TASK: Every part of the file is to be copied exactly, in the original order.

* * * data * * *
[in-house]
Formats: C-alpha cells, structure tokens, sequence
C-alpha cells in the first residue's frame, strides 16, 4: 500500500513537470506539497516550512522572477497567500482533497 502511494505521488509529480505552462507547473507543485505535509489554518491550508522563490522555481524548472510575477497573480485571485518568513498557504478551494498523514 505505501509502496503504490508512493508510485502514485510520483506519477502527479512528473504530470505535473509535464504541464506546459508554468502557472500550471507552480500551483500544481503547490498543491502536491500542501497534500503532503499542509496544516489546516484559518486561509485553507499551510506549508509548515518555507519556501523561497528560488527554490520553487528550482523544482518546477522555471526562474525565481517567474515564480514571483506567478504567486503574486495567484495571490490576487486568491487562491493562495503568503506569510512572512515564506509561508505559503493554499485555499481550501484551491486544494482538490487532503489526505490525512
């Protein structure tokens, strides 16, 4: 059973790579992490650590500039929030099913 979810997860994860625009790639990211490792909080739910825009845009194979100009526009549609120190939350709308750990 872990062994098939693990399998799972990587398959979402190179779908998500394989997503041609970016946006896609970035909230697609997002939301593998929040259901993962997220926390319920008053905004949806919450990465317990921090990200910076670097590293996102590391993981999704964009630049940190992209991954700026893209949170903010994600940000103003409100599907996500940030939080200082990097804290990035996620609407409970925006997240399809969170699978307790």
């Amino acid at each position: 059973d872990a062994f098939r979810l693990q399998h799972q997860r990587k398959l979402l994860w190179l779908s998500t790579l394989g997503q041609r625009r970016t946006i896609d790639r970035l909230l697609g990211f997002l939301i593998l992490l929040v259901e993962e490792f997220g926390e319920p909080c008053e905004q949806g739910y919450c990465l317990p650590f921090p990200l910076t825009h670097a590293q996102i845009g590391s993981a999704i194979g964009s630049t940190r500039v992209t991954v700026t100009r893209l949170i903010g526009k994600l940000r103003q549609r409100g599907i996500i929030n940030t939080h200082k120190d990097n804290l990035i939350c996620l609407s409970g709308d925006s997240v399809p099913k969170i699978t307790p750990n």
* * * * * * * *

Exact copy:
[in-house]
Formats: C-alpha cells, structure tokens, sequence
C-alpha cells in the first residue's frame, strides 16, 4: 500500500513537470506539497516550512522572477497567500482533497 502511494505521488509529480505552462507547473507543485505535509489554518491550508522563490522555481524548472510575477497573480485571485518568513498557504478551494498523514 505505501509502496503504490508512493508510485502514485510520483506519477502527479512528473504530470505535473509535464504541464506546459508554468502557472500550471507552480500551483500544481503547490498543491502536491500542501497534500503532503499542509496544516489546516484559518486561509485553507499551510506549508509548515518555507519556501523561497528560488527554490520553487528550482523544482518546477522555471526562474525565481517567474515564480514571483506567478504567486503574486495567484495571490490576487486568491487562491493562495503568503506569510512572512515564506509561508505559503493554499485555499481550501484551491486544494482538490487532503489526505490525512
């Protein structure tokens, strides 16, 4: 059973790579992490650590500039929030099913 979810997860994860625009790639990211490792909080739910825009845009194979100009526009549609120190939350709308750990 872990062994098939693990399998799972990587398959979402190179779908998500394989997503041609970016946006896609970035909230697609997002939301593998929040259901993962997220926390319920008053905004949806919450990465317990921090990200910076670097590293996102590391993981999704964009630049940190992209991954700026893209949170903010994600940000103003409100599907996500940030939080200082990097804290990035996620609407409970925006997240399809969170699978307790």
């Amino acid at each position: 059973d872990a062994f098939r979810l693990q399998h799972q997860r990587k398959l979402l994860w190179l779908s998500t790579l394989g997503q041609r625009r970016t946006i896609d790639r970035l909230l697609g990211f997002l939301i593998l992490l929040v259901e993962e490792f997220g926390e319920p909080c008053e905004q949806g739910y919450c990465l317990p650590f921090p990200l910076t825009h670097a590293q996102i845009g590391s993981a999704i194979g964009s630049t940190r500039v992209t991954v700026t100009r893209l949170i903010g526009k994600l940000r103003q549609r409100g599907i996500i929030n940030t939080h200082k120190d990097n804290l990035i939350c996620l609407s409970g709308d925006s997240v399809p099913k969170i699978t307790p750990n």